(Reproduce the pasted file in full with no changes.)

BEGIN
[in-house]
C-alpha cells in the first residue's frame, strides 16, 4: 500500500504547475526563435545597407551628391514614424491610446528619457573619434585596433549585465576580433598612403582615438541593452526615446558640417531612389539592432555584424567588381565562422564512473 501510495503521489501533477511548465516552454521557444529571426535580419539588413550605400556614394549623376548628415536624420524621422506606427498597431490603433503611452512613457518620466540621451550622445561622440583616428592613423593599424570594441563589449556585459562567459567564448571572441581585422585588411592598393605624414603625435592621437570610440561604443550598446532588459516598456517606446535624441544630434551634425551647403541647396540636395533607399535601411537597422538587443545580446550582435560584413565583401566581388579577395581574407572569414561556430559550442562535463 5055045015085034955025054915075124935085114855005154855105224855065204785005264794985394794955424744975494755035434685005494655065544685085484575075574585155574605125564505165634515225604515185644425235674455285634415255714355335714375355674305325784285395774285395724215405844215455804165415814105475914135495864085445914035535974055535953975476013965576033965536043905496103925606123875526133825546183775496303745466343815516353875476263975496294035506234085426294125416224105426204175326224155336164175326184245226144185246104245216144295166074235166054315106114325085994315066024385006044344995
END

[in-house]
C-alpha cells in the first residue's frame, strides 16, 4: 500500500504547475526563435545597407551628391514614424491610446528619457573619434585596433549585465576580433598612403582615438541593452526615446558640417531612389539592432555584424567588381565562422564512473 501510495503521489501533477511548465516552454521557444529571426535580419539588413550605400556614394549623376548628415536624420524621422506606427498597431490603433503611452512613457518620466540621451550622445561622440583616428592613423593599424570594441563589449556585459562567459567564448571572441581585422585588411592598393605624414603625435592621437570610440561604443550598446532588459516598456517606446535624441544630434551634425551647403541647396540636395533607399535601411537597422538587443545580446550582435560584413565583401566581388579577395581574407572569414561556430559550442562535463 5055045015085034955025054915075124935085114855005154855105224855065204785005264794985394794955424744975494755035434685005494655065544685085484575075574585155574605125564505165634515225604515185644425235674455285634415255714355335714375355674305325784285395774285395724215405844215455804165415814105475914135495864085445914035535974055535953975476013965576033965536043905496103925606123875526133825546183775496303745466343815516353875476263975496294035506234085426294125416224105426204175326224155336164175326184245226144185246104245216144295166074235166054315106114325085994315066024385006044344995